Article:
Some libertarians reject any efforts to legalize hemp or marijuana at the state level because they oppose the taxes, and the licensing and regulation requirements, that generally come with legalization. They prefer straight decriminalization. But despite the downfalls, there are actually advantages to a legalization strategy.
As Chris Calton pointed out in a recent article published on the Mises Wire, the preference for decrim seems to come from a misunderstanding of what decriminalization really means.
“In a legal environment, business owners are permitted to produce and sell the product in question. In the case of marijuana, this inevitably means obtaining a license, just as any business requires a license in the modern age. In the Netherlands, marijuana is legally sold through regulated “coffee shops.” In Colorado, licensed retailers face significant regulation and taxes, as well. However, by contrast, we can look at places like Portugal, which decriminalized all illegal drugs, and therein we can see the important differences between the two concepts. Decriminalization means that the substance is still technically illegal, but the person in possession of the substance will not be criminally prosecuted.”
Immunity from prosecution is certainly a good thing, but a problem remains. Anybody who wants to sell the substance still can’t run a legitimately recognized business.
“They have no shop, no ability to establish brand recognition, and limited competition. In other words, where outright legalization leaves the sellers subject to government regulation, it also leaves them subject to market regulation. There are in-built incentives to maintain a standardized, high-quality product in order to attract and maintain customers. The customers are able to know what they’re getting, and this information is conveyed through branding, with the concomitant pressure to ensure honesty and reliability in the branded product. In the case of fraud or other ethical issues that can be subject to torts, customers have the right to bring suit against a dishonest seller with their grievance accepted as a valid basis for adjudication. Decriminalized sellers, because they are not recognized as legitimate by the state, may not be subject to the exoteric regulations and taxes imposed by the government, but they are also not fully subject to the esoteric regulations of the market.”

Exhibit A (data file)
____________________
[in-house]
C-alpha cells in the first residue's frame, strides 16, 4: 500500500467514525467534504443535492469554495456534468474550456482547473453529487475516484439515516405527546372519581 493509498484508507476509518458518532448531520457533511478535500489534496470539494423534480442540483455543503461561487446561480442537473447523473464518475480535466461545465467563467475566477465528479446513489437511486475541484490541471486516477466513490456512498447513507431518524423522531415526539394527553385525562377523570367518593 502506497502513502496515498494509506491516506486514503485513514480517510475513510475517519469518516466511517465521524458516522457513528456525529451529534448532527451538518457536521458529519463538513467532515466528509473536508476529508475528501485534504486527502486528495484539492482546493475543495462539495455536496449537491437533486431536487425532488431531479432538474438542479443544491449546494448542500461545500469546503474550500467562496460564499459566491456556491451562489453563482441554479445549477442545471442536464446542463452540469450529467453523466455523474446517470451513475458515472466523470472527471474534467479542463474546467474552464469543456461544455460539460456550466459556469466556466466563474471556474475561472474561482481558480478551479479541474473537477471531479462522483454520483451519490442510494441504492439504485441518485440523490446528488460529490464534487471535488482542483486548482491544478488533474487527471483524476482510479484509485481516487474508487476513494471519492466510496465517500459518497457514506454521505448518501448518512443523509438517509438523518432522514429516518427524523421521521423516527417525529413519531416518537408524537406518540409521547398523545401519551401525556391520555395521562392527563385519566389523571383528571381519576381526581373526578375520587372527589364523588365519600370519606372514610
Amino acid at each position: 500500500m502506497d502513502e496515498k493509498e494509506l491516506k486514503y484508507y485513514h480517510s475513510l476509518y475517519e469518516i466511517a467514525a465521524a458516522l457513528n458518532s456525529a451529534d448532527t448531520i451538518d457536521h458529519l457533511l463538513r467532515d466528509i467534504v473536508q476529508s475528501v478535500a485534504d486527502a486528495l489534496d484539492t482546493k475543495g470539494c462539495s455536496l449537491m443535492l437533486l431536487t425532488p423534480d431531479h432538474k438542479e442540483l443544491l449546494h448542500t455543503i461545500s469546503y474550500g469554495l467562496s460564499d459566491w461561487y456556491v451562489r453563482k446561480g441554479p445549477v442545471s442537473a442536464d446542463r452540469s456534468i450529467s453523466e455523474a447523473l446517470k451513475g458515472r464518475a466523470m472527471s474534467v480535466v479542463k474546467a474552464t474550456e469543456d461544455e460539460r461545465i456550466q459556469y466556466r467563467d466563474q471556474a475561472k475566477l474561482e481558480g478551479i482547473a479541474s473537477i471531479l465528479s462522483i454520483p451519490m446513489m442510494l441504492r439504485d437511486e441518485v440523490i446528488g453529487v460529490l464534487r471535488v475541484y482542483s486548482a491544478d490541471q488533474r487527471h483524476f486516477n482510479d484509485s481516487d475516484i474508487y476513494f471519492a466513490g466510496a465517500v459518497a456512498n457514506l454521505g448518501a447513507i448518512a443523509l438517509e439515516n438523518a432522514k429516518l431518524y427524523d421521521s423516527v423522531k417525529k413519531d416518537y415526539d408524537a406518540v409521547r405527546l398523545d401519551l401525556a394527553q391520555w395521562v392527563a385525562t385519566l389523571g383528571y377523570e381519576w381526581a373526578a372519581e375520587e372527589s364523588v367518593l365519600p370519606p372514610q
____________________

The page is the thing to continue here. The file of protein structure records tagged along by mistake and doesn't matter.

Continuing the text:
This is particularly true when talking about legalizing something at the state level that remains illegal at the federal level. The movement to create a viable industrial hemp industry in the U.S. provides a good example. Ending state enforcement of hemp prohibition through decriminalization certainly takes a step forward. Theoretically, farmers can start growing the crop without the fear of state enforcement. But this rarely happens. We haven’t seen hemp markets quickly develop in states that have simply decriminalized the plant by removing it from the state’s controlled substances list. Instead, hemp markets have developed in states that have legalized the plant and proactively set up regulatory structures for its production and sale.